Posted Apr 28, 2005 07:35 am CDT
Typically a defendant’s tool, this provision–known as a no-further-representation clause is popular in class action and mass product-liability settlements. But a little-known ethics rule prohibits lawyers from agreeing, or even offering to agree, to a restriction on an attorney’s right to practice law.
Despite the ethical prohibition, Lisa Bernt, a Boston-area employment lawyer, has personally seen these provisions in settlement offers. Opposing counsel attempt to include them, she explains, to constrain a lawyer who has “done a tremendous amount of work reviewing documents” and “learned where the bodies are buried.”
The advantage, Bernt says, is clear: “The opponent doesn’t want to see this again, especially with this counsel, who already is miles ahead of any other lawyer.”
To Bernt, a provision restricting her right to handle future cases “smelled bad,” so she rejected it. Those two cases still settled, meaning the clause wasn’t a deal breaker, she says.
Bernt’s sense of smell served her well. Indeed, state ethics rules based on Rule 5.6 of the ABA Model Rules of Professional Conduct bar lawyers from participating in such agreements. The rule helps ensure that the best, most experienced counsel are available to clients, according to ABA Formal Opinion 93-371, issued in 1993.
Although public policy favors fair settlements, provisions restricting a lawyer’s right to handle future cases could provide settling parties with rewards that bear less relationship to the merits of claims than to the defendant’s desire to essentially “buy off” plaintiff’s counsel.
Practice-restriction provisions also create a potential conflict between the interests of present and future clients–or worse, between the lawyer who wants to handle similar cases, and the client, who is being offered a favorable settlement–the opinion continues.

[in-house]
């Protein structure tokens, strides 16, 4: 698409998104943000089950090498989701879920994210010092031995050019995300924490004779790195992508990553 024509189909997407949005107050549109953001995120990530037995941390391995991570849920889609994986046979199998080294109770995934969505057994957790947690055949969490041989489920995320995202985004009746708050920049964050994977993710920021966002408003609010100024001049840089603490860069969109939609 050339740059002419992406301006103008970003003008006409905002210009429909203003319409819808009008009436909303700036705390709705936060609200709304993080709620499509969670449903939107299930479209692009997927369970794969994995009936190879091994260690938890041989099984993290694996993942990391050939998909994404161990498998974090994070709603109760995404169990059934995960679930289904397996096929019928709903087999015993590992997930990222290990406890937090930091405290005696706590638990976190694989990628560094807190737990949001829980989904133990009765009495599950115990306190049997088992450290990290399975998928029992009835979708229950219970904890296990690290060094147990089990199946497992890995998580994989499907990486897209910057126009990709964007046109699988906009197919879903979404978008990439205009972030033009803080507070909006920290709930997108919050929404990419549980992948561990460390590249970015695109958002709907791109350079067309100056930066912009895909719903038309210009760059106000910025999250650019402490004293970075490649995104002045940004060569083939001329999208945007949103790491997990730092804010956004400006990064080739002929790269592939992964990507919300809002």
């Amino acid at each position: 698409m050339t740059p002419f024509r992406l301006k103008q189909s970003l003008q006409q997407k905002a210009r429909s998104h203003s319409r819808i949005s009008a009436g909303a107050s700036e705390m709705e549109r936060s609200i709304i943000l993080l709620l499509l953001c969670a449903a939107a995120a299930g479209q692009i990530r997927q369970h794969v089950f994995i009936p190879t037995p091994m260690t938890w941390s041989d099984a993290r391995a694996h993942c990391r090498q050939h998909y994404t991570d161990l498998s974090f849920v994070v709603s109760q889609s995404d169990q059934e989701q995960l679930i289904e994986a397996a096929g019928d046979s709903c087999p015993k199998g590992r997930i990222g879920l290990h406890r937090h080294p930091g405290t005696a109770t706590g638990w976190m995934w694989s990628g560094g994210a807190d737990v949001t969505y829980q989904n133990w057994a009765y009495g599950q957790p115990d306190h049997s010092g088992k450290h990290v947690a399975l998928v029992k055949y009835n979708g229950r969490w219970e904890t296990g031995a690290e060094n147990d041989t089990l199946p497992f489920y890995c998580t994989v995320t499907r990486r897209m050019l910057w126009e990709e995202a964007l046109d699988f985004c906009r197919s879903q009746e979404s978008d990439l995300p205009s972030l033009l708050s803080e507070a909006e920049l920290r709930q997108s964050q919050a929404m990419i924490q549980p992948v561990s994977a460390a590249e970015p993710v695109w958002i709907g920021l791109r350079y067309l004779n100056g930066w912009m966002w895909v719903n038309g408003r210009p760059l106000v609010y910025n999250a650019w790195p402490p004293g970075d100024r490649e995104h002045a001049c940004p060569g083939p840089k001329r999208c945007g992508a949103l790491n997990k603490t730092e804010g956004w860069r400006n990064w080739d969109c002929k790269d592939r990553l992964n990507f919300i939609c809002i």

“The rules are designed to preserve a client’s right to be represented by counsel of choice, including expert counsel who has experience bringing an industry to its knees,” says Pam Phillips, a San Francisco-based attorney specializing in legal ethics. “The rules also preserve the right of attorneys to practice their profession.”
Still, there appears to be a certain willful ignorance of Rule 5.6. Phillips has advised clients against these clauses at least a half-dozen times in the last few years. If settlement provisions like this are discovered, the agreement would probably be deemed unenforceable and a court could report the settling lawyers to the state bar, she says.
Even including a restriction less onerous than a complete prohibition on a lawyer’s right to practice could run contrary to Rule 5.6 if it essentially limits a lawyer’s ability to practice. For example, requiring a lawyer to turn over work product or preventing a lawyer from using an expert witness in future cases is generally not allowed. But some nonmaterial restrictions may be permitted in settlement agreements, the rule’s commentary states, such as a provision requiring a lawyer to return documents obtained in discovery.
The Rule 5.6 nuances vary by state. In Colorado, for example, the test is whether the agreement would restrain the lawyer’s exercise of independent judgment on behalf of other clients to an extent greater than that of an independent attorney not subject to such a limitation. And Rule 1-500 of the California Rules of Professional Conduct forbids even offering a practice restriction as part of a settlement.
Regardless of the restrictions, there’s always a chance opposing counsel may attempt to get these practice restrictions into a settlement agreement. It’s not that the lawyers are unethical, says Phillips. More likely, she says, is that they just don’t know about the rule.